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From Jonathan Slate <jsl...@mtl.mit.edu>
Subject Re: passing in java date
Date Fri, 22 Aug 2008 14:40:48 GMT
Hi Chris, thanks for the idea but the problem is that the time on the DB 
is not exactly the same as the time on the Web server. So if you do 
something like this:

INSERT INTO foo (create_time, value) values (#currentTime#, 'bar');
SELECT * FROM foo WHERE create_time <= CURRENT_TIME; --like sysdate for 

The select returns no results. The obvious solution seemed to be to use 
time from the same source, i.e. change the first statement to use 
CURRENT_TIME or the second to use #currentTime#. Since we might not 
always be dealing with the current time, I'd rather do the latter, so I 
can be working with Java dates.

I wonder, do other people rely on the times being perfectly synched? Or 
always use the DB time?

BTW, if there were notes on setting up a proxy for an SQL client map, it 
might be useful for cases other than just this one.


Chris O'Connell wrote:
> Sorry if this seems too simplistic, but why don't you let the database
> server worry about it?  You would do something like:
> Update table set update_date = sysdate;
> Instead of:
> Update table set update_Date = #currentTime#
> -----Original Message-----
> From: Jonathan Slate [mailto:jslate@mtl.mit.edu] 
> Sent: Friday, August 22, 2008 9:04 AM
> To: user-java@ibatis.apache.org
> Subject: Re: passing in java date
> Okay, I'll take the lack of response to mean that there isn't much 
> interest in this, I'll just change my code to pass in the date every time.
> Jonathan Slate wrote:
>> Okay, so you mean and AOP proxy, right? Thanks for the suggestion. It 
>> doesn't seem like that's documented much, looking at the mailing list 
>> archives I'm guessing my best bet would be to download the iBATIS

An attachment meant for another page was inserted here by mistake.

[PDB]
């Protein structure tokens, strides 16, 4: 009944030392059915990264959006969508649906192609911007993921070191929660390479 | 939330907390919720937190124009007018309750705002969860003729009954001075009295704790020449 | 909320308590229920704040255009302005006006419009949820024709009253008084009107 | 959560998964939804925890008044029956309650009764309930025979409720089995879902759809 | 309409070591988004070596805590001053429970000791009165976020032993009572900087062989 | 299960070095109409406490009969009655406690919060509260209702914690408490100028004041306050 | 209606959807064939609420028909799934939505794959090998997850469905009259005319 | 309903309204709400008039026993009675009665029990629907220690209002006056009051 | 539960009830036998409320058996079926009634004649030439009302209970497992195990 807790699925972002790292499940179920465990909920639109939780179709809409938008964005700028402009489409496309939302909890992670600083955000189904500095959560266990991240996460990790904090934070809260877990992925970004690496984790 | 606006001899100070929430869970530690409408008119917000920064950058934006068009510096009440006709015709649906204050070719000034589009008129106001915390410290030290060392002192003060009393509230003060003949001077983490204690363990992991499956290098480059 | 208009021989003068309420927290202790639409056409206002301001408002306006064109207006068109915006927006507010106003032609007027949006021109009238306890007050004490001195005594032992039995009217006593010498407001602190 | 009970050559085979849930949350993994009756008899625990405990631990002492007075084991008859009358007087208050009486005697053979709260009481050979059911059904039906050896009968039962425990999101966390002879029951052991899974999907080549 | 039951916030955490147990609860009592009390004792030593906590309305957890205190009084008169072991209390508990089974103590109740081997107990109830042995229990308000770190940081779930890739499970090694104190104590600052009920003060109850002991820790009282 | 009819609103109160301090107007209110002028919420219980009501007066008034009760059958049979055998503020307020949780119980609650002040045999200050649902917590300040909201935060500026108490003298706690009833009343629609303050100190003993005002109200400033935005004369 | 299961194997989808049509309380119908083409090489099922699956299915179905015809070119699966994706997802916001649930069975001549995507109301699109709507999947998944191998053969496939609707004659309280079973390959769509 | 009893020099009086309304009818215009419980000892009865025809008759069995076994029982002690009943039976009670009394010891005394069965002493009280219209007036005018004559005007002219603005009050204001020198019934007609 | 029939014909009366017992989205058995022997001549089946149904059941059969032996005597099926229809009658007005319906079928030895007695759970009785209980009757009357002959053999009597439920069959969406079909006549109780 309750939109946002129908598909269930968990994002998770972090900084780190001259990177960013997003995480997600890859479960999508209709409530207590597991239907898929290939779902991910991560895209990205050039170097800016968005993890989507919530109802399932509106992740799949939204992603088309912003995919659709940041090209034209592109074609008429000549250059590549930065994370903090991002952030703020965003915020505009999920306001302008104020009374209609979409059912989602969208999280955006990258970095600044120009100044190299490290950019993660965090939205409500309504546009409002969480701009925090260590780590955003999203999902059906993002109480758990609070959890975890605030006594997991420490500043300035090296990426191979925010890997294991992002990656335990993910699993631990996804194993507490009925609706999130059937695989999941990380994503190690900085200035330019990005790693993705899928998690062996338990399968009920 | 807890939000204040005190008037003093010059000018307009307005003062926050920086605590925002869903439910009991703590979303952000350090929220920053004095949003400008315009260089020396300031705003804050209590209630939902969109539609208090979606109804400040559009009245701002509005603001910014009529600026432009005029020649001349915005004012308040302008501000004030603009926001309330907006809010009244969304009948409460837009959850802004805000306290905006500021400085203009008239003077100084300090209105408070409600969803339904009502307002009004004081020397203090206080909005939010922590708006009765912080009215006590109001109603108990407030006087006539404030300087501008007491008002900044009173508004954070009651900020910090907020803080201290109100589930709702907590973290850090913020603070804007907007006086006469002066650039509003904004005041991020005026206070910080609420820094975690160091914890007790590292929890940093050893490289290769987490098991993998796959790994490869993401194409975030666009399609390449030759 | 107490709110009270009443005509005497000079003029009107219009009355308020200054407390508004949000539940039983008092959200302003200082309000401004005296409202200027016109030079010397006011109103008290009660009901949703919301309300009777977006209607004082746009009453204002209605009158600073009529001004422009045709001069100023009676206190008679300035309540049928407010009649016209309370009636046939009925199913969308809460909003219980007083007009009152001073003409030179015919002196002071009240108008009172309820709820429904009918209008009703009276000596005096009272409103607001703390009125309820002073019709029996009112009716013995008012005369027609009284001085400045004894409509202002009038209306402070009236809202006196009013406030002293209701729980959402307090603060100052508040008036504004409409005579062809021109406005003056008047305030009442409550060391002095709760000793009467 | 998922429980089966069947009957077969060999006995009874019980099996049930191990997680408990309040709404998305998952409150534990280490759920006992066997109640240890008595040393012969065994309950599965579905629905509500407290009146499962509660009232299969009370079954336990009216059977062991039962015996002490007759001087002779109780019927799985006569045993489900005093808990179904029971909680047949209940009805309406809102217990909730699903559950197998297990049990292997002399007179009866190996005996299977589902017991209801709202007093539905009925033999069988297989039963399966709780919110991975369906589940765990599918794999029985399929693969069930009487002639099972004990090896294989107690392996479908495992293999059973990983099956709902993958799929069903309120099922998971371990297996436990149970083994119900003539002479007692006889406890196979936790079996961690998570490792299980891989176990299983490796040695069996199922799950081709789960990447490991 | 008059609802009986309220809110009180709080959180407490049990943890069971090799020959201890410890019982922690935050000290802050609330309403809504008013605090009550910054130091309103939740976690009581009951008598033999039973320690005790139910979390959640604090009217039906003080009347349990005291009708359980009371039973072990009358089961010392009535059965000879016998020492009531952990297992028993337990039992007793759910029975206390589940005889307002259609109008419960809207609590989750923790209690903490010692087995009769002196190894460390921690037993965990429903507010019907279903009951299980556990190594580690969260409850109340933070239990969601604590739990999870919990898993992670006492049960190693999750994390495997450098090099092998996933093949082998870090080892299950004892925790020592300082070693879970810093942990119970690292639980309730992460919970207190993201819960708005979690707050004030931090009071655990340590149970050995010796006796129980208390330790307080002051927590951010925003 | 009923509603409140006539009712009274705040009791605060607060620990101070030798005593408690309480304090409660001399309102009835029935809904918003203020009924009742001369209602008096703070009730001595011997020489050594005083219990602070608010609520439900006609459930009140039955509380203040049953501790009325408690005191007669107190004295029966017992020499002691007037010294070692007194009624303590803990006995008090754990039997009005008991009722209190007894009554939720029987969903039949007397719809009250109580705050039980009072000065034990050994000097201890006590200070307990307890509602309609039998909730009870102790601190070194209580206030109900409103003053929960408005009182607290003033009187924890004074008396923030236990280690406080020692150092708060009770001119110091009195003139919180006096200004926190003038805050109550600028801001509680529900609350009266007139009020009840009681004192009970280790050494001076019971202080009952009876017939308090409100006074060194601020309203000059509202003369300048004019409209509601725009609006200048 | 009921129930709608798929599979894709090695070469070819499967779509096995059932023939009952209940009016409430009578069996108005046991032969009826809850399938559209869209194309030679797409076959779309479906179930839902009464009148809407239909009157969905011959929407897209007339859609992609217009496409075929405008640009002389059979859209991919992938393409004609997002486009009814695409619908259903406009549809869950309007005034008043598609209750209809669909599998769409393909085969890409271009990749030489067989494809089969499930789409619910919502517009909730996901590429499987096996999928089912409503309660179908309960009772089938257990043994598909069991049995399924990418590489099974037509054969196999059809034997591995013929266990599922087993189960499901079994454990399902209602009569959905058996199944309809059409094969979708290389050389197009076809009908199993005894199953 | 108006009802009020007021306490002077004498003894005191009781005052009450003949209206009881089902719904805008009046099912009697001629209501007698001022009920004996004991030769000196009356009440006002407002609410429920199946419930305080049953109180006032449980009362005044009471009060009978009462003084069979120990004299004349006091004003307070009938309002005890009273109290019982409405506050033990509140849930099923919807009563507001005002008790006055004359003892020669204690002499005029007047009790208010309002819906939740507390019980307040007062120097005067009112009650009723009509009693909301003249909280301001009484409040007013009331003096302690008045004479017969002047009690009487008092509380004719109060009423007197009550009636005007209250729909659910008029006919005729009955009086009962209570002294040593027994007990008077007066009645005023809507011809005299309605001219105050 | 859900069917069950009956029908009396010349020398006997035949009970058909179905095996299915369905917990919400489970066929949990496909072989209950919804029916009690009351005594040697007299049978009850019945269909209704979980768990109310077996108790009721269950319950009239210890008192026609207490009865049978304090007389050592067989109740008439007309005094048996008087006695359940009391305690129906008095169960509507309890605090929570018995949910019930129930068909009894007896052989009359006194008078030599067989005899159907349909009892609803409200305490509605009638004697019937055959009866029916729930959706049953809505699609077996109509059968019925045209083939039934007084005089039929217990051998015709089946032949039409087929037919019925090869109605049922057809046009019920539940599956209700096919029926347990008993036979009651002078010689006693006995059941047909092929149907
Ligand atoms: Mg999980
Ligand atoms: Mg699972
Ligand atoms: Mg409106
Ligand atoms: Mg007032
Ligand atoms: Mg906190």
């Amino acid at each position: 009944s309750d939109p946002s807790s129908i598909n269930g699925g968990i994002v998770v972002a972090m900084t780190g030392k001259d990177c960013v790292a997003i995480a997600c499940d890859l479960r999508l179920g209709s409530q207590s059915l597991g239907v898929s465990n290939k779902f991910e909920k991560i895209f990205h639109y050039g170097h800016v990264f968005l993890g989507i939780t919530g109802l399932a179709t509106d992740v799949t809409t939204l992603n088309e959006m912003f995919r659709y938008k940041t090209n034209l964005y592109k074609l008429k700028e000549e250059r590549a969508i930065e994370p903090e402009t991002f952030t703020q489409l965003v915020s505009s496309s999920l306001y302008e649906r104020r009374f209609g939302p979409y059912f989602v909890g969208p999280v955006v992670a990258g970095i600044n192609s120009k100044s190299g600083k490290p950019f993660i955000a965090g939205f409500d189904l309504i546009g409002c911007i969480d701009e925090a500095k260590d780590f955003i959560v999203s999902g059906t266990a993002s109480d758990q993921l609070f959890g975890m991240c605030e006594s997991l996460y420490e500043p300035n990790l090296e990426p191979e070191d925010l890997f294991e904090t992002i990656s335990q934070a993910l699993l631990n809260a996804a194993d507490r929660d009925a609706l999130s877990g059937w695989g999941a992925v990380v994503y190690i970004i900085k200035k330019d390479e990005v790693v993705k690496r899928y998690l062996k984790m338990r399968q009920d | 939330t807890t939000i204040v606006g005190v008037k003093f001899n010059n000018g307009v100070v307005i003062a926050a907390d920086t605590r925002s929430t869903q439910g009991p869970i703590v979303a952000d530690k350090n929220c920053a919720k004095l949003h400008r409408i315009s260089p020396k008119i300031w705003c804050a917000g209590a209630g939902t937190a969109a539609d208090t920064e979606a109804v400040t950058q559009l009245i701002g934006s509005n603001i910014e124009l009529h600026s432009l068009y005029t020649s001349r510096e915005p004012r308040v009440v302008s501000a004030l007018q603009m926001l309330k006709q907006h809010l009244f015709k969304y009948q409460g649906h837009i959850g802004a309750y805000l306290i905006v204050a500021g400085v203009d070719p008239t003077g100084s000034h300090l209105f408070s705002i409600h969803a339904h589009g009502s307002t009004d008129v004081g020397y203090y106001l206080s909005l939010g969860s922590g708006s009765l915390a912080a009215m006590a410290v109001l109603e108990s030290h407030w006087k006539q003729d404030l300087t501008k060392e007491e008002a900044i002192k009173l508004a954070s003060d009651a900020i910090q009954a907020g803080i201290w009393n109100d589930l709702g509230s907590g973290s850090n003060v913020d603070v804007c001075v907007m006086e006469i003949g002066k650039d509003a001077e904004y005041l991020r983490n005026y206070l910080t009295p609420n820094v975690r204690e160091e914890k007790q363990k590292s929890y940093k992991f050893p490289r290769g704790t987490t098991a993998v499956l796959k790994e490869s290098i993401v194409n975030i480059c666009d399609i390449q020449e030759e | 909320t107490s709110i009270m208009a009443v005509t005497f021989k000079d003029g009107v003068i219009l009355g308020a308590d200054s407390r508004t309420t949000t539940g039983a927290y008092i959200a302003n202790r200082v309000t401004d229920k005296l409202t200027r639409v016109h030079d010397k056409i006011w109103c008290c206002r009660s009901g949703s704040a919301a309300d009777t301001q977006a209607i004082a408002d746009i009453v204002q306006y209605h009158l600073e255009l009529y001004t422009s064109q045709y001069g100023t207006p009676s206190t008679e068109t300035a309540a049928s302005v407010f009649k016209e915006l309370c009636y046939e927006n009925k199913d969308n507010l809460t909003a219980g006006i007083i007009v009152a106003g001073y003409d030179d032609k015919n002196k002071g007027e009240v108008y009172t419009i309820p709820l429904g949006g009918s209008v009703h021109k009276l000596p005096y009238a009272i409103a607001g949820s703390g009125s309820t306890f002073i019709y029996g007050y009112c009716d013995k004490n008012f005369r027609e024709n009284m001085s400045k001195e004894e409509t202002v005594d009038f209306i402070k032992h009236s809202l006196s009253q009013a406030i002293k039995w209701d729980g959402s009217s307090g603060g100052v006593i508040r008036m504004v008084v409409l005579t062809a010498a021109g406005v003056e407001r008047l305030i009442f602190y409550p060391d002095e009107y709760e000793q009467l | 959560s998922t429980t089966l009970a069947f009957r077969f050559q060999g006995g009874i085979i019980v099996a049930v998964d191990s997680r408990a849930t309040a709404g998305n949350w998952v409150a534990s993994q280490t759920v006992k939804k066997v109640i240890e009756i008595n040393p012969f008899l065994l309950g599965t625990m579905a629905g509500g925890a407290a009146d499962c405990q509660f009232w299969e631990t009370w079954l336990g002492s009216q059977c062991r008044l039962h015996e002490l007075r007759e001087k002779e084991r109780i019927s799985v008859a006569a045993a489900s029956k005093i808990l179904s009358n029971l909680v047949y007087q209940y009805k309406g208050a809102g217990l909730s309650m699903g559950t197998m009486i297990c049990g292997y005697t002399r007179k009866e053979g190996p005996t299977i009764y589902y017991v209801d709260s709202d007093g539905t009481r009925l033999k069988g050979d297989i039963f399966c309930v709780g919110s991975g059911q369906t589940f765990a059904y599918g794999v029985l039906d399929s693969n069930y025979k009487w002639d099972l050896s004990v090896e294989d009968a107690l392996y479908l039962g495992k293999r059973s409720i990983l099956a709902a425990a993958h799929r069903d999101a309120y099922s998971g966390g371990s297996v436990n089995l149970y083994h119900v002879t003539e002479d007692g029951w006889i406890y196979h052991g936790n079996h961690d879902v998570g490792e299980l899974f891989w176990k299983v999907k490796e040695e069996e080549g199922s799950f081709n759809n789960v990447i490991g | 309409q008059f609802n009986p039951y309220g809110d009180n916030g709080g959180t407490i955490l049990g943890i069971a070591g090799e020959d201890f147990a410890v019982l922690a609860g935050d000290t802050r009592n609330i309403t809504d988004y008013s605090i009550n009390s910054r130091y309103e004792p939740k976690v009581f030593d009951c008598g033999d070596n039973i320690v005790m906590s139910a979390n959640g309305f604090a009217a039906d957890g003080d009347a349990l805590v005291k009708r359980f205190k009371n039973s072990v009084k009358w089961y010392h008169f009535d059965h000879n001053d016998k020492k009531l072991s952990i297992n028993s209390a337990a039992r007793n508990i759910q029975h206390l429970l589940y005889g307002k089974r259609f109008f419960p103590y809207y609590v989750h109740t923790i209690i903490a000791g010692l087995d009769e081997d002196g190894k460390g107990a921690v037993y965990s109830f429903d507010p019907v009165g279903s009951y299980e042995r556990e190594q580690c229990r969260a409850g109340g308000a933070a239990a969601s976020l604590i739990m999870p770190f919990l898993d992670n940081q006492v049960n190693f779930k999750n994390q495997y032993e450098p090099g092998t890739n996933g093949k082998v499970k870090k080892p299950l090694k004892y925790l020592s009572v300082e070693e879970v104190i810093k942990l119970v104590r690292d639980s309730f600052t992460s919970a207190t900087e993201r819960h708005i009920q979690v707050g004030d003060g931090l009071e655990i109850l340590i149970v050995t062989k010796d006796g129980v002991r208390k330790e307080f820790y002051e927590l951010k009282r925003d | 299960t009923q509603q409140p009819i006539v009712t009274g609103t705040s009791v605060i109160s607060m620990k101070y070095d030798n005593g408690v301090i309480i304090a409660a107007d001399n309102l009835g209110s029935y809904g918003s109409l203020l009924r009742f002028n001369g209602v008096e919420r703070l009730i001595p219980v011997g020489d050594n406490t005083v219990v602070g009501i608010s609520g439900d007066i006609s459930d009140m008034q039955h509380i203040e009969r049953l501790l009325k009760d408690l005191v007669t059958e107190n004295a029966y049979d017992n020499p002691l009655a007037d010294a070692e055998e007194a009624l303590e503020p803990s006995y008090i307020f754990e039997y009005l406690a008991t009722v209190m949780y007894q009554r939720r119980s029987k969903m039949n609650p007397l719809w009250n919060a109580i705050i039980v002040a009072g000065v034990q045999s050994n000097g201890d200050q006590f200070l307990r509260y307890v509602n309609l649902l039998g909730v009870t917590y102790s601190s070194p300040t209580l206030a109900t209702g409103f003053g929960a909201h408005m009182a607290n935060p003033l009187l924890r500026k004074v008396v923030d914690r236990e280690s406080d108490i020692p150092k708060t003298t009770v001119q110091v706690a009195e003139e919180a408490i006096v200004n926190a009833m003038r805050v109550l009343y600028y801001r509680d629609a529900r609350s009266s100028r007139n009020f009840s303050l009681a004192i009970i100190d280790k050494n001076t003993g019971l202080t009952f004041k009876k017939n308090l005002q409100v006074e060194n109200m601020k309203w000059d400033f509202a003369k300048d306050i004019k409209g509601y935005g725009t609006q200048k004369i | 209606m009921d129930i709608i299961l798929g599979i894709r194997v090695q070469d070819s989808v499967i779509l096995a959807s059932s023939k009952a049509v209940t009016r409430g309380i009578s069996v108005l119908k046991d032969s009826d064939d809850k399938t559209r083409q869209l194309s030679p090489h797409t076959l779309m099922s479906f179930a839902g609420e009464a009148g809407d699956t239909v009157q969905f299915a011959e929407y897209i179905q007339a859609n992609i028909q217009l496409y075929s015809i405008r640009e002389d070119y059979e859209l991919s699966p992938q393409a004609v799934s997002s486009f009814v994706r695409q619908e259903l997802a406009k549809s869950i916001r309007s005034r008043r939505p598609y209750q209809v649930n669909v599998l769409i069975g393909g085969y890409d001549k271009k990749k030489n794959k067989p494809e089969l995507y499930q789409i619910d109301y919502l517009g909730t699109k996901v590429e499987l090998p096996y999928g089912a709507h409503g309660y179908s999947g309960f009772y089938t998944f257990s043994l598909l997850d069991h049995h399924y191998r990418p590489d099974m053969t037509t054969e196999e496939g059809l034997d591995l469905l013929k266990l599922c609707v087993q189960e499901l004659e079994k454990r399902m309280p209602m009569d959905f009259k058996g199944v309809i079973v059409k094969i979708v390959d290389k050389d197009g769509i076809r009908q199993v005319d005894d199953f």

>> source and see how you guys are doing the logging stuff, right?
>> I don't know, I'm guessing this is going to be more work than it is 
>> worth for me in the long run. But if there are some decent examples 
>> maybe I'll give it a try, or would it be helpful if I did it and wrote 
>> it up for others? Not sure if this is something other people would need.
>> If I *did* do this, would it make more sense to pass in the date as 
>> part of the parameterObject or as a property? It looks like the 
>> properties (java.util.Properties) get passed to the 
>> SqlMapClientBuilder which builds the SqlMapClient, so I'm thinking 
>> that once the SqlMapClient is built, those properties are essentially 
>> unmodifiable.
>> Or I could do before advice for all the methods that take a 
>> parameterObject to create a map, setting a "currentTime" value and... 
>> hm... "parameterObject" value? ...well, I think I'd have some things 
>> to work out there.
>> Maybe I'm missing something obvious here. :)
>> Thanks again,
>> Jonathan
>> Larry Meadors wrote:
>>> Put a proxy on the sql map client interface.
>>> Larry
>>> On Thu, Aug 21, 2008 at 6:57 AM, Jonathan Slate <jslate@mtl.mit.edu> 
>>> wrote:
>>>> Hi:
>>>> We were having some problems where the time on the Web server and 
>>>> the DB
>>>> server are off by a few milliseconds and it was causing some issues, so
>>>> rather than rely on getting the times synched perfectly, I thought 
>>>> we could
>>>> just always use the time on the Web server by passing in the current 
>>>> time
>>>> when querying.
>>>> I could change all of our "getSqlMapClientTemplate()..." calls to 
>>>> pass in a
>>>> map that includes the current java date/time, but that would be a 
>>>> lot of
>>>> work (and I'm lazy). So I was trying to find a way to always make "now"
>>>> available  to my SQL maps.
>>>> For example:
>>>> SELECT * FROM foo WHERE start_time <= ${now}
>>>> I know I can use static properties from a properties file like this. Is
>>>> there a way to do this for something more dynamic like "current time?"
>>>> Thanks,
>>>> Jonathan
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